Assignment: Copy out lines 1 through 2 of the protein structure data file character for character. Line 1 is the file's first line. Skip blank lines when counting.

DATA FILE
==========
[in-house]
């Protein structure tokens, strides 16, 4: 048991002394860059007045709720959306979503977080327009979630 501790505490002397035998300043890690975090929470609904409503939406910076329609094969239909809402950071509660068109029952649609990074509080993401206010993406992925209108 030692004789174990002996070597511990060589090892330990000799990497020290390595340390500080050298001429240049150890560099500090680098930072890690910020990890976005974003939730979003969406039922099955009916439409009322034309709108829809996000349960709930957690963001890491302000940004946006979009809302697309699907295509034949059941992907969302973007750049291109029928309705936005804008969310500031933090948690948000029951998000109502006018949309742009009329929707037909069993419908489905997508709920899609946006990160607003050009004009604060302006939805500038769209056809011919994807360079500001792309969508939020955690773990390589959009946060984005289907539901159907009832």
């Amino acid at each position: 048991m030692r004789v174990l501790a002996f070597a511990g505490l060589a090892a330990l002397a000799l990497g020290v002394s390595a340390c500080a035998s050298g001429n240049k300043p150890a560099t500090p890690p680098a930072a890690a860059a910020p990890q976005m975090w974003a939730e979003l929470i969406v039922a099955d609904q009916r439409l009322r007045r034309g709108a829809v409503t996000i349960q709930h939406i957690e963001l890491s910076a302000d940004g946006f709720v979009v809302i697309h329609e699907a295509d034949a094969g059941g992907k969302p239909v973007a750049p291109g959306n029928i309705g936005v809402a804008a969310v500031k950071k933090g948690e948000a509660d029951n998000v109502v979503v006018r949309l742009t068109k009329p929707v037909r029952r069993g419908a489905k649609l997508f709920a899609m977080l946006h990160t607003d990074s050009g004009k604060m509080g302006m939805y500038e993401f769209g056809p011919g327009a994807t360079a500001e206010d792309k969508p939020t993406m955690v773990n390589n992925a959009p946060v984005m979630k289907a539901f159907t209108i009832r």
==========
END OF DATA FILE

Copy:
[in-house]
């Protein structure tokens, strides 16, 4: 048991002394860059007045709720959306979503977080327009979630 501790505490002397035998300043890690975090929470609904409503939406910076329609094969239909809402950071509660068109029952649609990074509080993401206010993406992925209108 030692004789174990002996070597511990060589090892330990000799990497020290390595340390500080050298001429240049150890560099500090680098930072890690910020990890976005974003939730979003969406039922099955009916439409009322034309709108829809996000349960709930957690963001890491302000940004946006979009809302697309699907295509034949059941992907969302973007750049291109029928309705936005804008969310500031933090948690948000029951998000109502006018949309742009009329929707037909069993419908489905997508709920899609946006990160607003050009004009604060302006939805500038769209056809011919994807360079500001792309969508939020955690773990390589959009946060984005289907539901159907009832």